In 1954, three scientists observed a paradox to which they gave their name: the Fermi-Pasta-Ulam recurrence. Now, fibre optics are on the way to finally providing an explanation.
It’s been 70 years of instant photography, thanks to Edwin Land, on the left.
Whether at a family gathering or in a research lab, getting access to images immediately was a game changer. And Land's innovations went far beyond the instant photo.
Could there be a future with smaller, less bulky VR headsets?
Jean-Marc Giboux/AP Images for Siemens
Using nanostructures on a flat piece of glass can make lenses smaller, lighter and much cheaper – while providing better image quality.
Single-pixel cameras, multi-sensor imaging and quantum technologies will change the way we take photos.
Super-black feathers on these guys are like looking into a dark cave.
Male Birds of Paradise have patches of super-black plumage that absorb 99.95 percent of light. New research identified their feathers' microscopic structures that make them look so very dark.
A new technique could help the police identify more criminals from just their footprints.
20 tons of Ohara E6 borosilicate glass being loaded onto the mold of one of the GMT’s mirrors.
Ray Bertram, Steward Observatory
The laws of physics dictate that to pick out ever fainter objects from space and see them more sharply, we're going to need a bigger telescope. And that means we need massive mirrors.
A new invisibility cloak can hide objects using an ultrathin layer of nanoantennas that reflect off light. Are humans next?
Courtesy of Xiang Zhang group, Berkeley Lab/UC Berkeley
Research into invisibility cloaks has been flourishing over the past decade yet they have still not reached the market. But that may be about to change.
Spot the fox, wolf, sheep and…cuttlefish.
Jim Champion (sheep); R'lyeh (wolf); Michele Lamberti (fox); William Warby (cuttlefish)
Study shows how eyes that work for hunters are no use for the hunted.
Green lasers glowing within cells.
Matjaž Humar and Seok Hyun Yun
Using fluorescent dye, researchers figured out how to turn cells into lasers – with applications for cell tagging and tracking as well as medical diagnoses and therapies.
Wicked fast communication.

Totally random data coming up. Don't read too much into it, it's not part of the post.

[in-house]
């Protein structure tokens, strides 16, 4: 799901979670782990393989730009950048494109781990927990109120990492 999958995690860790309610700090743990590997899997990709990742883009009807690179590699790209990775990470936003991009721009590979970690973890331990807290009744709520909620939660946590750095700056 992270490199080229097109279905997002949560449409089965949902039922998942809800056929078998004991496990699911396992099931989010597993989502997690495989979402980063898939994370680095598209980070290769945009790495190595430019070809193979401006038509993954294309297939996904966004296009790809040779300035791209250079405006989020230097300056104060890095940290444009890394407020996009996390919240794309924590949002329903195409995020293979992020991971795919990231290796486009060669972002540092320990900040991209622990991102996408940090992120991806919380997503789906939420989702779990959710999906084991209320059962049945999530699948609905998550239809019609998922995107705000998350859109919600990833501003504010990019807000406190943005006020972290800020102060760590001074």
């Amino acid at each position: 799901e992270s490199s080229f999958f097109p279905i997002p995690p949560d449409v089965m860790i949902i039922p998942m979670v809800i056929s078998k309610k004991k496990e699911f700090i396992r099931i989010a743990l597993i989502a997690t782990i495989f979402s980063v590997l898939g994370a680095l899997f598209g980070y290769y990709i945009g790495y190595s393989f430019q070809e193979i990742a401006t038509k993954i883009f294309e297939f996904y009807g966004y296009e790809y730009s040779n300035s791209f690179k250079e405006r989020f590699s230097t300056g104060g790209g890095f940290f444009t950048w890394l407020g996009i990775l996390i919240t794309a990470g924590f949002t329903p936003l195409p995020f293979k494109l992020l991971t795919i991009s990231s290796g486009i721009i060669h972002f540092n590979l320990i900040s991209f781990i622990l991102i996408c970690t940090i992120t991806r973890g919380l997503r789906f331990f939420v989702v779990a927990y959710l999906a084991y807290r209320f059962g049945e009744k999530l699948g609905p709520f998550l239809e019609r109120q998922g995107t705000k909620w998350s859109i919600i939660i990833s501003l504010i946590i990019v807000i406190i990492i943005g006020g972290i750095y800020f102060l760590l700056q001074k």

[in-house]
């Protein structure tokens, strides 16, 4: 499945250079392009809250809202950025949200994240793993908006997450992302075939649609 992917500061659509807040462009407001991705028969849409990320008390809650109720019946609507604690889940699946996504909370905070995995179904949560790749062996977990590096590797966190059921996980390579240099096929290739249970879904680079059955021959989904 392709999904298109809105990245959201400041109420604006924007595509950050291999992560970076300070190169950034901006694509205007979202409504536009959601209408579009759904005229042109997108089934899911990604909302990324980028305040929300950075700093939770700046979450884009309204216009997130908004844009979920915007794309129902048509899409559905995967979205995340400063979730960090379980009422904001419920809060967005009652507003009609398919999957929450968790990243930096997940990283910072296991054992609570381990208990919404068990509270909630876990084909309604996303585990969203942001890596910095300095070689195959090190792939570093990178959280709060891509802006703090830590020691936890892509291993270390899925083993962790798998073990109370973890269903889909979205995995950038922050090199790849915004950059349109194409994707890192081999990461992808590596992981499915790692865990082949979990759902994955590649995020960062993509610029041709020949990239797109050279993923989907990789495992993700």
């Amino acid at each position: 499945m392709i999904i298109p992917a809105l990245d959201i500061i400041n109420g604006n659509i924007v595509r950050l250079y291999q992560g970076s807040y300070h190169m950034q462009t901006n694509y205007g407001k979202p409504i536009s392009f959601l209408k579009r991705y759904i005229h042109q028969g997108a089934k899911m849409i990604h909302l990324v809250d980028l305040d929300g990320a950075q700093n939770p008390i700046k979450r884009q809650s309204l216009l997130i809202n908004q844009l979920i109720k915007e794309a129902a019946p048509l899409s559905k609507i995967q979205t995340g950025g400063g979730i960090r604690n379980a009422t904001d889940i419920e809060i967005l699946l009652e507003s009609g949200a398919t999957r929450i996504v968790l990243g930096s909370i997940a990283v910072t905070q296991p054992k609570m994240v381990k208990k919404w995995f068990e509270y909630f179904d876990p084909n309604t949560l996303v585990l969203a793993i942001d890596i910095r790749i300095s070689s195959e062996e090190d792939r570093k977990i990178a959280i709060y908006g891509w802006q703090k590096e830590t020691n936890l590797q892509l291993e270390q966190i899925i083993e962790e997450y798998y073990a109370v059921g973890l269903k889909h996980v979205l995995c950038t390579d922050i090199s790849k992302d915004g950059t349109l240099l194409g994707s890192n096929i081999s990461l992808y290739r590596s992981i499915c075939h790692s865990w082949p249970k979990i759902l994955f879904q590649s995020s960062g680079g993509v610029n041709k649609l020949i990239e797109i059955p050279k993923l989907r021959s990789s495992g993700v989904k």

Universities of Bristol and Dundee
Your home internet connection works in one of two ways. One involves using a copper wire, probably your telephone line, to send electrical signals from the internet provider to your home and back. This…
As much as we like to think that we vote on substance – not style – studies have shown that physical appearance matters to voters.
While much of the 2014 midterm election analysis centered on the Republican takeover of the Senate, the pundits may have overlooked an important development: the end of a time when politicians looked a…
Now you see him …
The concept of “digital metamaterials” – a simple way of designing metamaterials with bizarre optical properties that could…
Using nanotechnology, researchers have developed a technique to increase the data storage capacity of a DVD from a measly 4.7GB to 1,000TB.
We live in a world where digital information is exploding. Some 90% of the world’s data was generated in the past two years. The obvious question is: how can we store it all? In Nature Communications today…
University of California, Riverside, scientists have added ionic liquid to single-walled carbon nanotubes and modified the…
The Lytro is ripe for exploitation in ways that have yet to be explored.
We’ve all been there: the photo that would rock if not for the dodgy focus, highlighting a pot plant instead of your subject’s head. Today, nine-or-so months after its launch in the US, the Lytro camera…
Small aberrations are produced by the cells of the primary visual cortex, distorting optical information even before the…
For the first time ever, a beam of light has been bent around an object on a two-dimensional metal surface. The light beam…